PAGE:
Illegal fishing depletes rivers in Zambezi - Chief Liswani III
WINDHOEK - Chief of the Masubia tribe Kisco Liswani III is concerned about the escalation in the number of fishermen from neighbouring Zambia who overfish using unsustainable fishing methods involving prohibited nets in Namibian waters.
Chief Liswani III is in Windhoek where he is attending the annual conference of senior traditional chiefs and their councillors where they had a meeting with President Hage Geingob to discuss a raft of pertinent issues that chiefs have to deal with on a daily basis.
The Masubia traditional leader lamented the fact that despite his authority having briefed fisheries and marine resources officials at Katima Mulilo about the unsustainable fishing methods being used by illegal fishermen at Manyonga Lake at Malindi, on the fish-rich belt covering inland lakes and water bodies at Luhonono, Namiyundu, Nankutwe, Muzii and the surrounding areas, the situation persists.
“They use environmentally unsound and unsustainable methods to catch fish and this in turn has significantly depleted our fish stocks and led to fish scarcity,” said the chief.
He said the overfishing, coupled with unsustainable fishing methods using an infamous net called a ‘satanic net’ and fishing spears with multiple barbed heads, has led to the decline of fish on a scale never witnessed before and this has deprived his subjects of a cheap source of nutrition which is mainly freshwater bream.
Liswani III appealed to the Minister of Fisheries and Marine Resources, Bernhardt Esau, to as a matter of urgency deploy patrol fisheries inspectors to frequently patrol the Namibian side of the Zambezi and Chobe rivers and to conduct patrols at lakes dotting Malindi up to Muzii to arrest the depreciating fish stocks.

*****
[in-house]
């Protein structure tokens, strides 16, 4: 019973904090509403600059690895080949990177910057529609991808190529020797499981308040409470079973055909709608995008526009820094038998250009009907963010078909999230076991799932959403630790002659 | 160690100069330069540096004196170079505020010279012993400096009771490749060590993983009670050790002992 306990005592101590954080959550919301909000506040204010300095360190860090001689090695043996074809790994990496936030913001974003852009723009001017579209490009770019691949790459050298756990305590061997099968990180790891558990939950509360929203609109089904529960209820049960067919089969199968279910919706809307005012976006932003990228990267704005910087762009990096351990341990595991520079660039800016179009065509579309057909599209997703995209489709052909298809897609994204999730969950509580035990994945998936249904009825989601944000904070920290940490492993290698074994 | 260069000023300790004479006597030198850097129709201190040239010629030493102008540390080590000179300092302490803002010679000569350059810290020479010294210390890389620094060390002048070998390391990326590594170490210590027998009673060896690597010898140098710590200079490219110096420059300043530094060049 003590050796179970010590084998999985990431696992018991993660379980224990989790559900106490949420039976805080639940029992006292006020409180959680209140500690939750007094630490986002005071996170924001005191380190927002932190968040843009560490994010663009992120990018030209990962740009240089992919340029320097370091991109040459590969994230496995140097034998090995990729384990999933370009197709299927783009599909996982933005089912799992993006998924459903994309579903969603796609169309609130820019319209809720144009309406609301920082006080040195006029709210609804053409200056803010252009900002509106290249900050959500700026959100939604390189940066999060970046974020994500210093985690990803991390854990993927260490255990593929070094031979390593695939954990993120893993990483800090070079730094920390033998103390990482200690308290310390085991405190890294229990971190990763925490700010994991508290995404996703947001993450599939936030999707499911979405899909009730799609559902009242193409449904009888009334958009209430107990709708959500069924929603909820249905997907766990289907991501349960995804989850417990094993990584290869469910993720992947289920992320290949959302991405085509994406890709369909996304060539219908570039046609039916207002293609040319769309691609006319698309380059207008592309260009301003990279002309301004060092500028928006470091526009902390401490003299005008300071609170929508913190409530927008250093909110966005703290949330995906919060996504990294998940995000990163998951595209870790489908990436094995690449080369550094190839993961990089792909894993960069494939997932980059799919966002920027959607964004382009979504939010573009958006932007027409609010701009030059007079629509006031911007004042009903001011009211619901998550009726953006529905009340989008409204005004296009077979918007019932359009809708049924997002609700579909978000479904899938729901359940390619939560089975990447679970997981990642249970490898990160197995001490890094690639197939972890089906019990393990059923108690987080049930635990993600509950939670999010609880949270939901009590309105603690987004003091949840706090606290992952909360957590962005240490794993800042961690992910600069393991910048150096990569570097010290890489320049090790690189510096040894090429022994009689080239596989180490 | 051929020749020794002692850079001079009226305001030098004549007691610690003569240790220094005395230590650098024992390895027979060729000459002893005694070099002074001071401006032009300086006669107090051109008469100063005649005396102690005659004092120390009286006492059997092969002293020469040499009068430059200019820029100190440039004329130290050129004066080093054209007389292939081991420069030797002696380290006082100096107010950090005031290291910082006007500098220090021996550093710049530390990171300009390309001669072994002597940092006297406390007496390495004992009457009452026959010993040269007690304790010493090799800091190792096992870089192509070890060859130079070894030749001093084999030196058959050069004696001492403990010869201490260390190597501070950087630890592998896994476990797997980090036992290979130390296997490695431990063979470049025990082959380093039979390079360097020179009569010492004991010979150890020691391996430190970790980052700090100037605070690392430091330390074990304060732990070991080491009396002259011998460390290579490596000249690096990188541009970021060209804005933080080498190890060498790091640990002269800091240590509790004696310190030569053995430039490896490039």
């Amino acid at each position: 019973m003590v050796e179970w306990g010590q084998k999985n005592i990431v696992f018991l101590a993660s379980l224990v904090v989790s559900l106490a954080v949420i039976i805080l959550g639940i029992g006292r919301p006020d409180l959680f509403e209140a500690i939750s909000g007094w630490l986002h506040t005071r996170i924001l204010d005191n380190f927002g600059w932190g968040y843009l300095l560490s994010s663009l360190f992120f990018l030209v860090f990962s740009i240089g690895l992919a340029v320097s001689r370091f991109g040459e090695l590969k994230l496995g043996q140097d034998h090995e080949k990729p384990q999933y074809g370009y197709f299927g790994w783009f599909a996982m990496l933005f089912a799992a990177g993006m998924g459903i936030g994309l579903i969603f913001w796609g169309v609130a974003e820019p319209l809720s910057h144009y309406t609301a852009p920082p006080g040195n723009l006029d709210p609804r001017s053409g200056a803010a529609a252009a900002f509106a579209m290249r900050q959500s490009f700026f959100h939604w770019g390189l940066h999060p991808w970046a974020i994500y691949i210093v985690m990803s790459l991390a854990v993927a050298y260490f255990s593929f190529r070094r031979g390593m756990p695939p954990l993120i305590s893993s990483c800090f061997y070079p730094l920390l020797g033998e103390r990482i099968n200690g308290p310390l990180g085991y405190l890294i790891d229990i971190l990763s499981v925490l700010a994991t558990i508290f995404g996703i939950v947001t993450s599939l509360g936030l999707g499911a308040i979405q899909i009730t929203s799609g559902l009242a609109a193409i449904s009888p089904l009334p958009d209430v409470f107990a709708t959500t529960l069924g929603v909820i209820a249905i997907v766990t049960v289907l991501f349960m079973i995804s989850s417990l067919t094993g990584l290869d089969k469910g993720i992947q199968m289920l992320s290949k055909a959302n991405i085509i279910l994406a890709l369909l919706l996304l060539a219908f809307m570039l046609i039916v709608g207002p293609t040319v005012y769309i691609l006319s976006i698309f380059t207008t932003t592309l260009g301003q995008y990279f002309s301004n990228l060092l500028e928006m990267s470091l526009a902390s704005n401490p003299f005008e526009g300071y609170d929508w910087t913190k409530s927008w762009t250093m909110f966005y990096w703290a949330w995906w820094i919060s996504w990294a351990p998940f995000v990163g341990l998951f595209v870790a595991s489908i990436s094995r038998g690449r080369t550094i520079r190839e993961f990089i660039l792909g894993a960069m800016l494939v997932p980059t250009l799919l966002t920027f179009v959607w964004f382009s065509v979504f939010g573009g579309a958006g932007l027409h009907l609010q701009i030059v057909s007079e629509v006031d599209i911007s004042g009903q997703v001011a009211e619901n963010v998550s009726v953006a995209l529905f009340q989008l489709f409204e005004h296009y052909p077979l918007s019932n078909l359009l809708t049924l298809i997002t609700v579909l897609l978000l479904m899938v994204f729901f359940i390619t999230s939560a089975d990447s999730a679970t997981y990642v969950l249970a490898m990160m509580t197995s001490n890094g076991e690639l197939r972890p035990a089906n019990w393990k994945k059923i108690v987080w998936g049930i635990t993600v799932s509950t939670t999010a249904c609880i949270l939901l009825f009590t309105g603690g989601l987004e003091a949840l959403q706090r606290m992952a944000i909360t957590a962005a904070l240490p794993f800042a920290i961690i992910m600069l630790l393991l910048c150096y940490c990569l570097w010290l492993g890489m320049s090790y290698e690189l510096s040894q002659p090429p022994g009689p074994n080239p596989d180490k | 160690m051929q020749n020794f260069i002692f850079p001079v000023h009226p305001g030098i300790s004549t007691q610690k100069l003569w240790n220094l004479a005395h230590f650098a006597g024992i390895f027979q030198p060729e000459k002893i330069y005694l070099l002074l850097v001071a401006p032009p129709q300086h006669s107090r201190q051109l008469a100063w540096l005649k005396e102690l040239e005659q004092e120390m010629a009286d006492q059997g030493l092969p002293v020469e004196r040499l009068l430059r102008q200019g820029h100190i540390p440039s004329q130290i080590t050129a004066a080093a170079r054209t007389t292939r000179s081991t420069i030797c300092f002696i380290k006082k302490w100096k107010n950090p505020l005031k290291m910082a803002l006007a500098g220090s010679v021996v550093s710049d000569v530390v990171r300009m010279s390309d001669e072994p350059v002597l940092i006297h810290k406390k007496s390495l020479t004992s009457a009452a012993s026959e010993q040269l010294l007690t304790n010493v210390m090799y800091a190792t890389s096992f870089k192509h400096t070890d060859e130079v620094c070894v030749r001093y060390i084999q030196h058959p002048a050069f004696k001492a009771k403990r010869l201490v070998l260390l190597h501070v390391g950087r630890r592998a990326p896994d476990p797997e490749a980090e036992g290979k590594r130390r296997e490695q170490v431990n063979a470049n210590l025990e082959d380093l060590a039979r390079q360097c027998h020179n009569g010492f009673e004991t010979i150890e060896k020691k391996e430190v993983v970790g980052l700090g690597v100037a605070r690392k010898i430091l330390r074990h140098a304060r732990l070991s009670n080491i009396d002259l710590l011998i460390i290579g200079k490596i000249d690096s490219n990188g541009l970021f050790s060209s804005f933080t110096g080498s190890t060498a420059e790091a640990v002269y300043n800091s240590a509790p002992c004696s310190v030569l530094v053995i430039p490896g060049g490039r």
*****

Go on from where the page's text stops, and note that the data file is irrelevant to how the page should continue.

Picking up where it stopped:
Zambezi Regional Governor Lawrence Sampofu previously spoke out strongly against overfishing in Zambezi, saying: “Fish and fisheries are an integral part of the culture and economy of many people in the Zambezi Region. The inland fisheries resources are under severe pressure from commercially minded individuals who exploit the resources for financial benefit to the detriment of the local communities who depend on fish for their survival.”
Liswani III also supported the sentiments of President Geingob who said he will consider deploying Namibian Defence Force (NDF) troops to help reinforce the police that seem overwhelmed by the increase in robberies, murders, thefts and incidents of gender-based violence.
The chief spoke out strongly against the increase in cases of stock theft also involving cross-border criminals from Zambia who take advantage of the country’s seemingly porous borders to steal livestock with impunity.
He said NDF soldiers could be used to curtail cross-border crime and they should not only be confined to their army barracks as they could also be used productively.
Liswani III said almost on a weekly basis his indunas are informed about cases of cattle theft.
2018-09-14 09:13:09 1 years ago